Warning as Surrey canals 'under threat' despite more walkers, runners and cyclists enjoying them

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-Credit: (Image: SWNS)

Stunning images provide a unique look at Britain's glorious canal network which is at risk of being 'lost' due to government funding cuts, including the picturesque waterways in Surrey.

But there are fears the canals could become neglected or lost with the Canal and River Trust facing funding cuts of £300 million from 2027. The Trust says the cuts will impact their ability to maintain the nation's historic and picturesque canal network - putting it at risk of closure, including the canals in Surrey.

Campaigns manager for the The Canal and River Trust Alex Patterson said previously the nation was living though "a second golden age of canals".

Water gates on Basingstoke Canal at walk path in Goldsworth Park near St John village in Woking, Surrey
Basingstoke Canal looks beautiful whatever the weather -Credit:Getty Images

He added: "In the last four years, there's been a 30 per cent increase in people using canals - for leisure, for boating, angling, walking, cycling, running, paddle boating. It really is a constant task to maintain that network and is absolutely critical that we do."

The Canal and River Trust say there are more boats on the canal network than at the height of the Industrial Revolution as it provides green space by water and access to nature to more than 10 million people each year. As well as this the trust's canals support 80,000 jobs and contribute £1.5 billion annually to the economy.

Richard Parry, chief executive at Canal and River Trust, said: "The canals were the nation's first industrial transport network, connecting mining and mill towns with the great city docks of the age."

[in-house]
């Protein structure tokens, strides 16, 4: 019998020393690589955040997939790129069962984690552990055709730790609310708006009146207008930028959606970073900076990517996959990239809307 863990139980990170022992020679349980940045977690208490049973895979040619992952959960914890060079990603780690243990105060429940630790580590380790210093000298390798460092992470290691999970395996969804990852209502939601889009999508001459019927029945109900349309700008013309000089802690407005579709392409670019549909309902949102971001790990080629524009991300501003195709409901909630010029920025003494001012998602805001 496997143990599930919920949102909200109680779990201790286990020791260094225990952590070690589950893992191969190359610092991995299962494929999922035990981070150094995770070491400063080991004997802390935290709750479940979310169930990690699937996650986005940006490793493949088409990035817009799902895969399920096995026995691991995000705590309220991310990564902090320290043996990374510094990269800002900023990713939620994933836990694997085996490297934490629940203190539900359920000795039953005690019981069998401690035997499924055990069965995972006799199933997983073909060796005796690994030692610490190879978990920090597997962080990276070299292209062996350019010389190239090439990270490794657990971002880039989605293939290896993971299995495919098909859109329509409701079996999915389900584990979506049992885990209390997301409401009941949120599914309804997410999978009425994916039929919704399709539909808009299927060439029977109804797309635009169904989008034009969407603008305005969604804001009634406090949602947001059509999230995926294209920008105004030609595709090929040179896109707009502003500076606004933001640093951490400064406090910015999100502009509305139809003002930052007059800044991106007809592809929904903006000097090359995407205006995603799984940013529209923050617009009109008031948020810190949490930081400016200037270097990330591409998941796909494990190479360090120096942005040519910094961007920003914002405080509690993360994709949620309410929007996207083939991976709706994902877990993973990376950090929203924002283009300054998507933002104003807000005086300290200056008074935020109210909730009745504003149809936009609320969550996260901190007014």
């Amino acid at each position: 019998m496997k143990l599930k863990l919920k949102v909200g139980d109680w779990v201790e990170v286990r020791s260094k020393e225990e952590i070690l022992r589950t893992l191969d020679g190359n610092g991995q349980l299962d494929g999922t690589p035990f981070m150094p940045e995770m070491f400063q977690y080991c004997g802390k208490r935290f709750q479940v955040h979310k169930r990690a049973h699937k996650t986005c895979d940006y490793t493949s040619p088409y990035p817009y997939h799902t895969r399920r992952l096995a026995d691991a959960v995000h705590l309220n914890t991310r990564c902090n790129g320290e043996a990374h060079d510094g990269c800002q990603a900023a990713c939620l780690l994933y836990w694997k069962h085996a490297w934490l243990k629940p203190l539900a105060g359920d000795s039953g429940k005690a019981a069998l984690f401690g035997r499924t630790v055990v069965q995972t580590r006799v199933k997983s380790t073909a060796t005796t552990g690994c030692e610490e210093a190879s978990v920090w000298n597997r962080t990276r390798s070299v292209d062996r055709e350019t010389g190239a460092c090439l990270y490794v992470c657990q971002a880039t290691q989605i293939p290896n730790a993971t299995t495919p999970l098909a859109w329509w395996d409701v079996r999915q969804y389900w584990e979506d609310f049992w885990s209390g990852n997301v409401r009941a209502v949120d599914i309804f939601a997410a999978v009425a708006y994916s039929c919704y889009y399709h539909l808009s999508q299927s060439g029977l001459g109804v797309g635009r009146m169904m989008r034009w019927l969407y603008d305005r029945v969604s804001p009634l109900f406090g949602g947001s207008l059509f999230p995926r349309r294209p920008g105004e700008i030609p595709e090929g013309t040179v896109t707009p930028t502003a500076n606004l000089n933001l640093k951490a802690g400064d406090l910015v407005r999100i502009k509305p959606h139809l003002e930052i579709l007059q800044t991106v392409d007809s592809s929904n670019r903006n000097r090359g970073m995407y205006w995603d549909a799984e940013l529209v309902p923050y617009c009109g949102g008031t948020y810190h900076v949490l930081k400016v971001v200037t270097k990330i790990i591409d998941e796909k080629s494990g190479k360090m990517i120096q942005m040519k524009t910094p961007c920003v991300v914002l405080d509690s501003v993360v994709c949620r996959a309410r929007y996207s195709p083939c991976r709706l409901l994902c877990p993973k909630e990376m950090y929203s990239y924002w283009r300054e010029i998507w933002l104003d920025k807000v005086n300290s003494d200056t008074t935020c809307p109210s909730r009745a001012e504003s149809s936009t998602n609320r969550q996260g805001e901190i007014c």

"At 250 years old they are still playing a critically important role in the nation's infrastructure, in water supply and flood mitigation; they are on the doorstep for millions, ready-made to meet key government targets around access to nature and provide the wildlife corridors that are essential for biodiversity.

"They are used for leisure by more people than at any time in their history, supporting businesses and jobs across the country. But their future is under threat. The storms this winter caused damage totalling millions of pounds, with towpaths washed away and larger asset failures, land slips and burst culverts. We can expect more to come as climate change brings more extreme weather. We are at a juncture.

"We can invest to make these historic waterways more resilient and contributing to national challenges such as water security; or we can see a slow decline, as characterised the canals of the mid-20th century.

"We believe the new government will need and want an active partnership to keep our network of canals safe and open, delivering benefits to communities up and down the country, and we will continue to make the case for the funding necessary to secure their future."

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